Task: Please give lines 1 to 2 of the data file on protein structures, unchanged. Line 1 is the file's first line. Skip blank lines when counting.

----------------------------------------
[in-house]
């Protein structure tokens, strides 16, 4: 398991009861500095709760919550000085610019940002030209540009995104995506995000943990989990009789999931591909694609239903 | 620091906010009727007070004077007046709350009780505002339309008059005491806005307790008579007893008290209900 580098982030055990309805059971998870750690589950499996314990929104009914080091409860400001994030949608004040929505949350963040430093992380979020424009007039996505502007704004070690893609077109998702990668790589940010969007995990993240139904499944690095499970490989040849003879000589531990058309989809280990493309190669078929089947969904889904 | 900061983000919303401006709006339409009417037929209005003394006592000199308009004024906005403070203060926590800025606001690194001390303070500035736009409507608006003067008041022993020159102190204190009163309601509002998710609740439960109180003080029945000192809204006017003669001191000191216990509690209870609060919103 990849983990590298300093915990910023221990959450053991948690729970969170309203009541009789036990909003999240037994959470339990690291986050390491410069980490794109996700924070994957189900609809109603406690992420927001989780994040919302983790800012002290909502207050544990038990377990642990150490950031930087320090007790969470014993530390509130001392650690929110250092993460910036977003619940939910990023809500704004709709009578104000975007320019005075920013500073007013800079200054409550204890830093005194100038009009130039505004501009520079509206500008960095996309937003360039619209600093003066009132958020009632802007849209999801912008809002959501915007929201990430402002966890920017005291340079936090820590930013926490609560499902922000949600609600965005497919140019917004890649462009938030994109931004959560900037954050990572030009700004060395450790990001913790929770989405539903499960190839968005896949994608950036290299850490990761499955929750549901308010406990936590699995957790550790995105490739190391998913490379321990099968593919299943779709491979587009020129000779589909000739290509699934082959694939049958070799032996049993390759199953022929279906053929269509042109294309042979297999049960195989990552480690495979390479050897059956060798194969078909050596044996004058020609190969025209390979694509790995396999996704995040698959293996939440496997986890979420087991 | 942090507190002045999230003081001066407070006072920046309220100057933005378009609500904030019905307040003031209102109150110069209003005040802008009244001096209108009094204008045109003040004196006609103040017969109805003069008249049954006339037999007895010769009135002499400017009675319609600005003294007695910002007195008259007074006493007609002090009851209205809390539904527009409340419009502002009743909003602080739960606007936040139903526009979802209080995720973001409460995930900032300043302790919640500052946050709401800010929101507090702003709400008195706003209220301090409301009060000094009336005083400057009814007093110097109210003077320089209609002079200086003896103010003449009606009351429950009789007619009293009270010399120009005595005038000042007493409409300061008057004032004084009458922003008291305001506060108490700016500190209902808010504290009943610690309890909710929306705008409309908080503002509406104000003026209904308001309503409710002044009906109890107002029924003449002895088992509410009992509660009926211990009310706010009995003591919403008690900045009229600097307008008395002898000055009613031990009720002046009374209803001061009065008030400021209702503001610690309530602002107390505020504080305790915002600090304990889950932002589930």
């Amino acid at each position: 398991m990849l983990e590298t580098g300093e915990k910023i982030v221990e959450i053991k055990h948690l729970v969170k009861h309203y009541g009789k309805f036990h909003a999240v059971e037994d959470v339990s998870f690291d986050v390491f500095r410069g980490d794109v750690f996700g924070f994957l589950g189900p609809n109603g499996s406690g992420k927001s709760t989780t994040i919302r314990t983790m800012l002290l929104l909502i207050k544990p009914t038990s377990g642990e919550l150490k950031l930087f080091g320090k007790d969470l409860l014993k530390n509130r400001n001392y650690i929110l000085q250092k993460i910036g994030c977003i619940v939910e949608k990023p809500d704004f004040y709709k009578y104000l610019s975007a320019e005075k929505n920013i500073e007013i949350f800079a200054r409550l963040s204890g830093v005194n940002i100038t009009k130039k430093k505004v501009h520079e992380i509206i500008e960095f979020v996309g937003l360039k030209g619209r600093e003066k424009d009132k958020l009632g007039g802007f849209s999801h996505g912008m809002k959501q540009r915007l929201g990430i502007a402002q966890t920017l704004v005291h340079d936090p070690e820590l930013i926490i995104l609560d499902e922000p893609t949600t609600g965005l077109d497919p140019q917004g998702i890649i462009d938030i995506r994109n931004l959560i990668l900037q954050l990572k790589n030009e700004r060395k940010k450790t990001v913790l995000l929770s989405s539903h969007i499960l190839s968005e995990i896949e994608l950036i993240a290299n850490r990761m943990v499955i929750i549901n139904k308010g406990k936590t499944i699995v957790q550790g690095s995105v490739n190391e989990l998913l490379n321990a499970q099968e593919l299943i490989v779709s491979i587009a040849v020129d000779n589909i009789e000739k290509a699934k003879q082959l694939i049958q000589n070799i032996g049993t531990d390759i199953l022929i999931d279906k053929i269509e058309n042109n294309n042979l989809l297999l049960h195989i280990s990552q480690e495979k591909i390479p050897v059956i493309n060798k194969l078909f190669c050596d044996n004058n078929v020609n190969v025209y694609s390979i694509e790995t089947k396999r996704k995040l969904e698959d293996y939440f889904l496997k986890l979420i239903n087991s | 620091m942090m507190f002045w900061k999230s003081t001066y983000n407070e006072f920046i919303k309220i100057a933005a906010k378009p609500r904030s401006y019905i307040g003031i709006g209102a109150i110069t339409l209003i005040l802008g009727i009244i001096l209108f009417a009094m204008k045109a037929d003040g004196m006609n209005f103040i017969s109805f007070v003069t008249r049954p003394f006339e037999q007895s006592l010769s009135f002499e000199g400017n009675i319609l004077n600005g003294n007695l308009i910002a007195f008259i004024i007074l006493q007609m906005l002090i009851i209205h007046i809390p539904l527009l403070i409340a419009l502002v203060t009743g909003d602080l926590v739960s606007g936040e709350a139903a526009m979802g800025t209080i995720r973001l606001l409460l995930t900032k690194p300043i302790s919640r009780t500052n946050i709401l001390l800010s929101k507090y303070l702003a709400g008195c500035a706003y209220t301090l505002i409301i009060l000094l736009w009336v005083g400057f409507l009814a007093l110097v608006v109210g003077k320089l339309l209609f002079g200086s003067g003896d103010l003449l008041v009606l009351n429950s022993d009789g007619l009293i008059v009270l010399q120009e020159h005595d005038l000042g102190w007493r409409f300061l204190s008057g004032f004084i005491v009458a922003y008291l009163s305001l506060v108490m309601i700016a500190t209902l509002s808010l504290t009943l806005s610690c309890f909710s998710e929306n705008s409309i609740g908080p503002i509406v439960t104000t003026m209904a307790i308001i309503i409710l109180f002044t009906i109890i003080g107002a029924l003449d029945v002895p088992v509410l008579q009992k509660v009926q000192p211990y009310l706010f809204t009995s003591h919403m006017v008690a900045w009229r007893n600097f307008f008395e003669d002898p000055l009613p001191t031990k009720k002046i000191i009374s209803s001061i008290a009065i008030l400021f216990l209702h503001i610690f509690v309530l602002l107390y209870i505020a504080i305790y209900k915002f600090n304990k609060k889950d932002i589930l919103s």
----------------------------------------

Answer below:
[in-house]
């Protein structure tokens, strides 16, 4: 398991009861500095709760919550000085610019940002030209540009995104995506995000943990989990009789999931591909694609239903 | 620091906010009727007070004077007046709350009780505002339309008059005491806005307790008579007893008290209900 580098982030055990309805059971998870750690589950499996314990929104009914080091409860400001994030949608004040929505949350963040430093992380979020424009007039996505502007704004070690893609077109998702990668790589940010969007995990993240139904499944690095499970490989040849003879000589531990058309989809280990493309190669078929089947969904889904 | 900061983000919303401006709006339409009417037929209005003394006592000199308009004024906005403070203060926590800025606001690194001390303070500035736009409507608006003067008041022993020159102190204190009163309601509002998710609740439960109180003080029945000192809204006017003669001191000191216990509690209870609060919103 990849983990590298300093915990910023221990959450053991948690729970969170309203009541009789036990909003999240037994959470339990690291986050390491410069980490794109996700924070994957189900609809109603406690992420927001989780994040919302983790800012002290909502207050544990038990377990642990150490950031930087320090007790969470014993530390509130001392650690929110250092993460910036977003619940939910990023809500704004709709009578104000975007320019005075920013500073007013800079200054409550204890830093005194100038009009130039505004501009520079509206500008960095996309937003360039619209600093003066009132958020009632802007849209999801912008809002959501915007929201990430402002966890920017005291340079936090820590930013926490609560499902922000949600609600965005497919140019917004890649462009938030994109931004959560900037954050990572030009700004060395450790990001913790929770989405539903499960190839968005896949994608950036290299850490990761499955929750549901308010406990936590699995957790550790995105490739190391998913490379321990099968593919299943779709491979587009020129000779589909000739290509699934082959694939049958070799032996049993390759199953022929279906053929269509042109294309042979297999049960195989990552480690495979390479050897059956060798194969078909050596044996004058020609190969025209390979694509790995396999996704995040698959293996939440496997986890979420087991 | 942090507190002045999230003081001066407070006072920046309220100057933005378009609500904030019905307040003031209102109150110069209003005040802008009244001096209108009094204008045109003040004196006609103040017969109805003069008249049954006339037999007895010769009135002499400017009675319609600005003294007695910002007195008259007074006493007609002090009851209205809390539904527009409340419009502002009743909003602080739960606007936040139903526009979802209080995720973001409460995930900032300043302790919640500052946050709401800010929101507090702003709400008195706003209220301090409301009060000094009336005083400057009814007093110097109210003077320089209609002079200086003896103010003449009606009351429950009789007619009293009270010399120009005595005038000042007493409409300061008057004032004084009458922003008291305001506060108490700016500190209902808010504290009943610690309890909710929306705008409309908080503002509406104000003026209904308001309503409710002044009906109890107002029924003449002895088992509410009992509660009926211990009310706010009995003591919403008690900045009229600097307008008395002898000055009613031990009720002046009374209803001061009065008030400021209702503001610690309530602002107390505020504080305790915002600090304990889950932002589930």